Organisers of an 8000-signature petition to restore rail services to Onehunga say the suburb's rusting 3.4km branch line could be reopened for less than the cost of a motorway offramp.

Campaign for Better Transport convener Cameron Pitches said winning funds for rail projects was like getting blood from a stone, as these were given far closer scrutiny than new roads.

He presented the petition to the Auckland Regional Council last night, saying a new multimillion-dollar offramp carrying traffic from the left-hand side of the Southern Motorway to Nelson St under the council's headquarters had made no significant dent in Auckland's traffic congestion.

The old disused right-hand ramp was to remain in place "presumably as an everlasting monument to how easy it is to get funding for roading projects", he said.

"Meanwhile, the Onehunga line has deteriorated so much that no train can get to Onehunga on it."

Mr Pitches cited a 2004 report to the regional council estimating the line could be reopened for as little as $3.5 million, including three rudimentary stations, or up to $10.7 million in a worst-case scenario of having to replace all its tracks to Penrose.

Yet the project had, despite council support, failed to get into a draft 10-year passenger transport network plan of the council's Auckland Regional Transport Authority subsidiary.

He bemoaned the fact that the Government rail agency Ontrack had stopped allowing the line to be used for special charter trains, including one which his organisation hoped would have carried the petition to central Auckland last night, for fear it had become too unsafe.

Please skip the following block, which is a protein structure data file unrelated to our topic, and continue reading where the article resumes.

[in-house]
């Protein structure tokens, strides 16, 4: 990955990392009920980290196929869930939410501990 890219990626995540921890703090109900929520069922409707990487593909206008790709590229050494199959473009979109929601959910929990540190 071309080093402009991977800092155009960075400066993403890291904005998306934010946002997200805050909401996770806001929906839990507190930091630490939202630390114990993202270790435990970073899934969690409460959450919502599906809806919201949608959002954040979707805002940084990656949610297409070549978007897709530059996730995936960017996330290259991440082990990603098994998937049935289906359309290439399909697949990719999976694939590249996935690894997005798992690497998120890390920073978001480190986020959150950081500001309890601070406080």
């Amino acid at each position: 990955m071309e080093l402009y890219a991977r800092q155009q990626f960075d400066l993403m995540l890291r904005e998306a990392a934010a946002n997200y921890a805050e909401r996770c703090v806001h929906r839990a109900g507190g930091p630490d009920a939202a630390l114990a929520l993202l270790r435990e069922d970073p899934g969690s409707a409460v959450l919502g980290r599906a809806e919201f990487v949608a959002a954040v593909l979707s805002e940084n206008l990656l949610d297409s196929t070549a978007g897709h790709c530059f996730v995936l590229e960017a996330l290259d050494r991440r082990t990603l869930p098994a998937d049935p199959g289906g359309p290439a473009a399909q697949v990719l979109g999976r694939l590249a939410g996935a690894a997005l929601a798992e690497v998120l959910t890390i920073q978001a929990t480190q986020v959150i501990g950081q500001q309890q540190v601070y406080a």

The petition has support from two Government members, Defence Minister Phil Goff as MP for Roskill and former Transport Minister Mark Gosche as MP for Maungakiekie.

It is also supported by the Auckland City Council and Maungakiekie Community Board.

Although transport planners using computer modelling predict only 340 passengers would catch trains from Onehunga during each morning traffic peak by 2016, Mr Pitches said no one could have foreseen the tremendous popularity of new rail services around the region.

"We believe that having talked to 8000 people around Onehunga we have a better idea of how viable it is rather than looking at a spread sheet," he told the Herald.

Reopening the line, which was built in 1873 and closed to regular train services a century later when cars became Auckland's dominant means of commuting, would enable Onehunga residents to reach Britomart in 19 minutes.

This compared with trips of often an hour or longer by bus at peak times, and was also likely to be significantly faster than commuting by car. Rising fuel prices were also overshadowing transport patronage predictions.

Regional council chairman Mike Lee undertook to relay the petition to the transport authority's board and to ensure its message was included in a council submission on the authority's passenger network plan.

He said after the meeting that Auckland's rail network had been badly neglected while under private ownership and the Government had a responsibility to ensure such a valuable taxpayer-funded asset as the Onehunga line was not squandered.

Ontrack spokesman Kevin Ramshaw said his organisation could not make decisions about upgrading lines without a funding source, but noted that the regional transport authority had been reviewing options and the level of work required.